ESA’s Alphasat will extend the range of this laser terminal to tens of thousands of kilometers once it is positioned high in geostationary orbit. Future satellites that sport laser terminals in lower orbits will be able to beam as much as 1.8 gigabits per second of information up to Alphasat, which will then relay the data to the ground using radio waves. Alphasat’s geostationary orbit means that it can provide a constant flow of data to its ground station — unlike low-Earth-orbit satellites, which can communicate with the ground for only an hour or two each day as they race by overhead. “Other satellites will be able to buy time on our laser terminal,” says Philippe Sivac, Alphasat’s acting project manager.
One client will be another ESA mission due to launch this year: Sentinel-1, the first of several spacecraft to be sent up for Europe’s new global environmental-monitoring program Copernicus. It will beam weather data to Alphasat until the end of 2014. At that point, Europe plans to start deploying a network of dedicated laser-relay satellites that will ultimately handle 6 terabytes of images, surface-temperature measurements and other data collected every day by a fleet of Sentinel spacecraft.
But Europe’s space lasers have a significant drawback. Although they can shuttle information between spacecraft, they have trouble talking to the ground — a task that must still be performed by radio waves. This is because these lasers encode information by slightly varying the frequency of light in a way analogous to modulating an FM radio station. A beam modulated in this way is protected from solar interference but is vulnerable to atmospheric turbulence.
The laser on NASA’s upcoming LADEE mission will communicate directly with Earth using a different approach that is less susceptible to atmospheric interference. It encodes information AM-style by tweaking the amplitudes rather than the frequency of a light wave’s peaks.
NASA hopes that the LADEE demonstration will extend laser communications beyond Earth’s immediate vicinity, to the Moon and other planets. Deep-space missions currently rely on radio transmissions. But radio waves spread out when they travel long distances, weakening the signal and reducing the data-transfer rate.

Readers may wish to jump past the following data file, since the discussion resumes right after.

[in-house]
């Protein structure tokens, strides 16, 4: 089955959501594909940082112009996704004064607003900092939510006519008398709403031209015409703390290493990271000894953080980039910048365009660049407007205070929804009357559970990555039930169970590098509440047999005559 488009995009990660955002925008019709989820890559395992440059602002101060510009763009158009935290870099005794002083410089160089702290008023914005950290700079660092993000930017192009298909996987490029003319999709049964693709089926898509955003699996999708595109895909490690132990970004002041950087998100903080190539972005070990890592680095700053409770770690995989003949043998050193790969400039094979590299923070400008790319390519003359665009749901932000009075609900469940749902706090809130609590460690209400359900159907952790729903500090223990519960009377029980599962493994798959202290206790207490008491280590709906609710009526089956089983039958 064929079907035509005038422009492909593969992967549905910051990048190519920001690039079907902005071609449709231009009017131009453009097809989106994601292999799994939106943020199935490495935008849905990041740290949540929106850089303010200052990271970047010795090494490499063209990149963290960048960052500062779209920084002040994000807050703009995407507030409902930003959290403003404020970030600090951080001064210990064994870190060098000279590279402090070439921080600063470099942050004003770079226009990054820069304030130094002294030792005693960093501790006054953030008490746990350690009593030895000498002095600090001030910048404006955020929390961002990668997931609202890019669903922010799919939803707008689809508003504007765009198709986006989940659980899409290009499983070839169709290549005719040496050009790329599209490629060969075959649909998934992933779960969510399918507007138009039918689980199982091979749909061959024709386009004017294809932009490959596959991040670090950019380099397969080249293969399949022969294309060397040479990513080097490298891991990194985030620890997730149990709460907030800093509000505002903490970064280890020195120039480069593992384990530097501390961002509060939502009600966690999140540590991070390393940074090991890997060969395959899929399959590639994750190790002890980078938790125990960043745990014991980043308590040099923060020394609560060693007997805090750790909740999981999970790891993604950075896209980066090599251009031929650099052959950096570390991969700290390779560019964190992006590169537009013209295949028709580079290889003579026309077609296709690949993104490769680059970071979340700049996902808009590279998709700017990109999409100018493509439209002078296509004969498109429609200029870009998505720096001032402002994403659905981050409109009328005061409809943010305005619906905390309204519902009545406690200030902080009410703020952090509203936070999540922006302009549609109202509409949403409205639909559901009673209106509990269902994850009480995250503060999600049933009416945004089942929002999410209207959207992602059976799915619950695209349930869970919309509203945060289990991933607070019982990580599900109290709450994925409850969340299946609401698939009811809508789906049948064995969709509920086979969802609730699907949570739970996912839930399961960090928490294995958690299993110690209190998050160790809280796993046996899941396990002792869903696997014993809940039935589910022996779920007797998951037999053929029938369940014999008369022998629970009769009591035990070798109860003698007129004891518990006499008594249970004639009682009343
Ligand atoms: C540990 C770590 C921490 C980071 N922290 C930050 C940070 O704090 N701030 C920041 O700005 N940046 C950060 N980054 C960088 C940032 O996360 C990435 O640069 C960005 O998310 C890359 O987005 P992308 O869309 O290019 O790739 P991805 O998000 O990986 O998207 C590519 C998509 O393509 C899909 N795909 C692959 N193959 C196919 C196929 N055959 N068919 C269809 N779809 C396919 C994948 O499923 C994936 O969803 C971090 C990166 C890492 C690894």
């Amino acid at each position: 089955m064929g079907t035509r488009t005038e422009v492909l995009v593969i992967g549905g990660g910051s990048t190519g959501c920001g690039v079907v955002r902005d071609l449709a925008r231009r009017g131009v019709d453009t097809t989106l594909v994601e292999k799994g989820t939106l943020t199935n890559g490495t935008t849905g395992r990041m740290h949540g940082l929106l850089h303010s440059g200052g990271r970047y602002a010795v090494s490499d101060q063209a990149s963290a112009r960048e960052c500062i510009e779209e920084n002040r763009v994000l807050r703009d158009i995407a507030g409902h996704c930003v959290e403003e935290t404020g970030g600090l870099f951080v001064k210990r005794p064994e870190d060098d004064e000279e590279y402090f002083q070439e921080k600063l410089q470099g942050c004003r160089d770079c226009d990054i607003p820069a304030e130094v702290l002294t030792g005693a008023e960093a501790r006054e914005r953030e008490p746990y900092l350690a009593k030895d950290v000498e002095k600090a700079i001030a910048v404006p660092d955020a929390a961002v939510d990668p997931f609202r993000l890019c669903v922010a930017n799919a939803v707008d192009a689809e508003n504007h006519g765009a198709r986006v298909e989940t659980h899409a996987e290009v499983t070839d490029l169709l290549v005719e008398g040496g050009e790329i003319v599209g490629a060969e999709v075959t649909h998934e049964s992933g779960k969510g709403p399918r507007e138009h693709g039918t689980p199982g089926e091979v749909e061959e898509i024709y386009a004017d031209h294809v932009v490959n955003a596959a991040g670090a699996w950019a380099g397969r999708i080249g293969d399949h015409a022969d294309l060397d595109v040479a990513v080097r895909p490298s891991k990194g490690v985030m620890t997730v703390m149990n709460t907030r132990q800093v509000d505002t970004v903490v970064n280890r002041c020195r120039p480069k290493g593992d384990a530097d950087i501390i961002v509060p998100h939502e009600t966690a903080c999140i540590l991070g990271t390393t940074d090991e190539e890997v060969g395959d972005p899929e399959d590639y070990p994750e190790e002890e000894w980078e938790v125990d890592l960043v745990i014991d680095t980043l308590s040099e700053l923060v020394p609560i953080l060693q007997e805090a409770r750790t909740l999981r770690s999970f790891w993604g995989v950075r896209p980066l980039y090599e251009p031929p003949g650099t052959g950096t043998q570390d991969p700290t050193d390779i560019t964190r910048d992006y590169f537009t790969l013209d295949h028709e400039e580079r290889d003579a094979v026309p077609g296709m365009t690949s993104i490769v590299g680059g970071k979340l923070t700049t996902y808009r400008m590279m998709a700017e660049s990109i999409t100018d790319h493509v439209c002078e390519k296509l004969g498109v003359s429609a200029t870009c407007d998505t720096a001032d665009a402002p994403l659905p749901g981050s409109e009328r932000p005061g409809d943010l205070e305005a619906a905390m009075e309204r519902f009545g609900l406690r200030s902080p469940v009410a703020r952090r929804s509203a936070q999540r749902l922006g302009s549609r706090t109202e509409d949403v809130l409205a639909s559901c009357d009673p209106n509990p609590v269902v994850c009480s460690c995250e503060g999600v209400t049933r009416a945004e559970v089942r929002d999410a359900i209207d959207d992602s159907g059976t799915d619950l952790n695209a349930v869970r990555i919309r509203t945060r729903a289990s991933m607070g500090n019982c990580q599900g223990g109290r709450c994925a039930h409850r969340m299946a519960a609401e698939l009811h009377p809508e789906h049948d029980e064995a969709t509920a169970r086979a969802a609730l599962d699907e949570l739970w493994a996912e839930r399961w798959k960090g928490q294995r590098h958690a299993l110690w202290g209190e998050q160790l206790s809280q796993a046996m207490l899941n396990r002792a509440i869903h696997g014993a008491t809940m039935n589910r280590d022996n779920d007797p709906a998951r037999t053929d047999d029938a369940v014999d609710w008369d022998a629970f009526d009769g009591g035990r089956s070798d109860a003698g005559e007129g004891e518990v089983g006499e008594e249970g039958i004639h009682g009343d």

Laser beams, by contrast, keep their focus, allowing them to shuttle the already greater quantities of information they encode over longer distances without using the extra power needed by radio transmitters. “Laser communication becomes more advantageous the farther out you go,” says Donald Cornwell, mission manager for the Lunar Laser Communication Demonstration project on LADEE at NASA’s Goddard Space Flight Center in Greenbelt, Maryland.
In 1992, the Galileo probe, on its way to Jupiter, spotted laser pulses sent more than 6 million kilometers from Earth. A laser on Earth pinged the Mars Global Surveyor in 2005. Another struck the MESSENGER mission en route to Mercury, which responded with its own laser pulses. In January this year, the Lunar Reconnaissance Orbiter received the first primitive message sent by laser to the Moon — an image of the Mona Lisa that travelled pixel by pixel in a sort of Morse code.
LADEE carries NASA’s first dedicated laser communications system. With a bandwidth of 622 megabits per second, more than six times what is possible with radio from the distance of the Moon, the system can broadcast high-definition television-quality video. But even though its AM optical system is good at penetrating Earth’s turbulent atmosphere, it will still need a backup radio link for cloudy days when the laser is blocked. To minimize this problem, LADEE’s primary ground station is in a largely cloudless desert in New Mexico, with alternative sites in two other sunny spots: California and the Canary Islands.